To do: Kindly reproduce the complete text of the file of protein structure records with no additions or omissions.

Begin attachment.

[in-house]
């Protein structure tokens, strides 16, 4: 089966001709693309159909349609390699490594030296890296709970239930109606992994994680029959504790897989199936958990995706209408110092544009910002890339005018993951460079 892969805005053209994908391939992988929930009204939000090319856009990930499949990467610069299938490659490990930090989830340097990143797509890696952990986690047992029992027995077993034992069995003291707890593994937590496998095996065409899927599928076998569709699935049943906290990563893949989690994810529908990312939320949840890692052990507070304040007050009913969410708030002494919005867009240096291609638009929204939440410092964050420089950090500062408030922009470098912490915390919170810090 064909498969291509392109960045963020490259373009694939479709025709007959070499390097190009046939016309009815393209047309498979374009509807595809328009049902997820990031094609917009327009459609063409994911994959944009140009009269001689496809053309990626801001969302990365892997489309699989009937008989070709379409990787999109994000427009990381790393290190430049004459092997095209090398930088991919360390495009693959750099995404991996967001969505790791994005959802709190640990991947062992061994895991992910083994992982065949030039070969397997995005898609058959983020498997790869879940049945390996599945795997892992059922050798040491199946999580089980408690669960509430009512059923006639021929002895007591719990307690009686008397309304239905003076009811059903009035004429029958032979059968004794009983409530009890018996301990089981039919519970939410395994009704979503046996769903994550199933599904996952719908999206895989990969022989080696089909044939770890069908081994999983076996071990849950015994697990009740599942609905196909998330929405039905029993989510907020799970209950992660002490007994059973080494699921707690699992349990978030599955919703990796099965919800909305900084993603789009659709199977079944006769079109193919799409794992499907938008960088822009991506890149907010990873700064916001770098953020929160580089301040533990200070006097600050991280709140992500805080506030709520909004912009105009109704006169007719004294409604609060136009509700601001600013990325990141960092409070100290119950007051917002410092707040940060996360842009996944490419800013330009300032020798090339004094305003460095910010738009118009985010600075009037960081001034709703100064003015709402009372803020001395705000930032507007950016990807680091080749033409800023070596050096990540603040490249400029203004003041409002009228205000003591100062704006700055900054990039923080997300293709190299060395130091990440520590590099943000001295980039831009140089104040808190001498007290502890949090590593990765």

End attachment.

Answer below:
[in-house]
């Protein structure tokens, strides 16, 4: 089966001709693309159909349609390699490594030296890296709970239930109606992994994680029959504790897989199936958990995706209408110092544009910002890339005018993951460079 892969805005053209994908391939992988929930009204939000090319856009990930499949990467610069299938490659490990930090989830340097990143797509890696952990986690047992029992027995077993034992069995003291707890593994937590496998095996065409899927599928076998569709699935049943906290990563893949989690994810529908990312939320949840890692052990507070304040007050009913969410708030002494919005867009240096291609638009929204939440410092964050420089950090500062408030922009470098912490915390919170810090 064909498969291509392109960045963020490259373009694939479709025709007959070499390097190009046939016309009815393209047309498979374009509807595809328009049902997820990031094609917009327009459609063409994911994959944009140009009269001689496809053309990626801001969302990365892997489309699989009937008989070709379409990787999109994000427009990381790393290190430049004459092997095209090398930088991919360390495009693959750099995404991996967001969505790791994005959802709190640990991947062992061994895991992910083994992982065949030039070969397997995005898609058959983020498997790869879940049945390996599945795997892992059922050798040491199946999580089980408690669960509430009512059923006639021929002895007591719990307690009686008397309304239905003076009811059903009035004429029958032979059968004794009983409530009890018996301990089981039919519970939410395994009704979503046996769903994550199933599904996952719908999206895989990969022989080696089909044939770890069908081994999983076996071990849950015994697990009740599942609905196909998330929405039905029993989510907020799970209950992660002490007994059973080494699921707690699992349990978030599955919703990796099965919800909305900084993603789009659709199977079944006769079109193919799409794992499907938008960088822009991506890149907010990873700064916001770098953020929160580089301040533990200070006097600050991280709140992500805080506030709520909004912009105009109704006169007719004294409604609060136009509700601001600013990325990141960092409070100290119950007051917002410092707040940060996360842009996944490419800013330009300032020798090339004094305003460095910010738009118009985010600075009037960081001034709703100064003015709402009372803020001395705000930032507007950016990807680091080749033409800023070596050096990540603040490249400029203004003041409002009228205000003591100062704006700055900054990039923080997300293709190299060395130091990440520590590099943000001295980039831009140089104040808190001498007290502890949090590593990765």